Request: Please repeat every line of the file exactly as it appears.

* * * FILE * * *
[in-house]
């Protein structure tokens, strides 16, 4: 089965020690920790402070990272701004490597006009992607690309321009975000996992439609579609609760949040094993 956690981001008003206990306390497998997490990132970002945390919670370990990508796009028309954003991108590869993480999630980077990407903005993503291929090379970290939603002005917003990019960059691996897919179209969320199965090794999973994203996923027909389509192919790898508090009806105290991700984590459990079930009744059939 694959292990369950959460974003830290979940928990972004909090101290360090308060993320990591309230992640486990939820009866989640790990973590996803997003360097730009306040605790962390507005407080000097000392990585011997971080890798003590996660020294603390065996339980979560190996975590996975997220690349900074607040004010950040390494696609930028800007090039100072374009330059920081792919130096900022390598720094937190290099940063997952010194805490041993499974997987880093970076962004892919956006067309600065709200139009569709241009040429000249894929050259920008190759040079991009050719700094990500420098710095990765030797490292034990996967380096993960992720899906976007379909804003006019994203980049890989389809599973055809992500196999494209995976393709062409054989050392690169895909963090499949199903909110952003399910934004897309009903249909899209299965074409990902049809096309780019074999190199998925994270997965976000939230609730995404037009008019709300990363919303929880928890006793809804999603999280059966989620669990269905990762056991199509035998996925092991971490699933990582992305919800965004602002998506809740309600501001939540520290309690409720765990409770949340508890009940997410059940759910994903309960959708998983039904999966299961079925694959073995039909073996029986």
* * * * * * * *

[in-house]
């Protein structure tokens, strides 16, 4: 089965020690920790402070990272701004490597006009992607690309321009975000996992439609579609609760949040094993 956690981001008003206990306390497998997490990132970002945390919670370990990508796009028309954003991108590869993480999630980077990407903005993503291929090379970290939603002005917003990019960059691996897919179209969320199965090794999973994203996923027909389509192919790898508090009806105290991700984590459990079930009744059939 694959292990369950959460974003830290979940928990972004909090101290360090308060993320990591309230992640486990939820009866989640790990973590996803997003360097730009306040605790962390507005407080000097000392990585011997971080890798003590996660020294603390065996339980979560190996975590996975997220690349900074607040004010950040390494696609930028800007090039100072374009330059920081792919130096900022390598720094937190290099940063997952010194805490041993499974997987880093970076962004892919956006067309600065709200139009569709241009040429000249894929050259920008190759040079991009050719700094990500420098710095990765030797490292034990996967380096993960992720899906976007379909804003006019994203980049890989389809599973055809992500196999494209995976393709062409054989050392690169895909963090499949199903909110952003399910934004897309009903249909899209299965074409990902049809096309780019074999190199998925994270997965976000939230609730995404037009008019709300990363919303929880928890006793809804999603999280059966989620669990269905990762056991199509035998996925092991971490699933990582992305919800965004602002998506809740309600501001939540520290309690409720765990409770949340508890009940997410059940759910994903309960959708998983039904999966299961079925694959073995039909073996029986």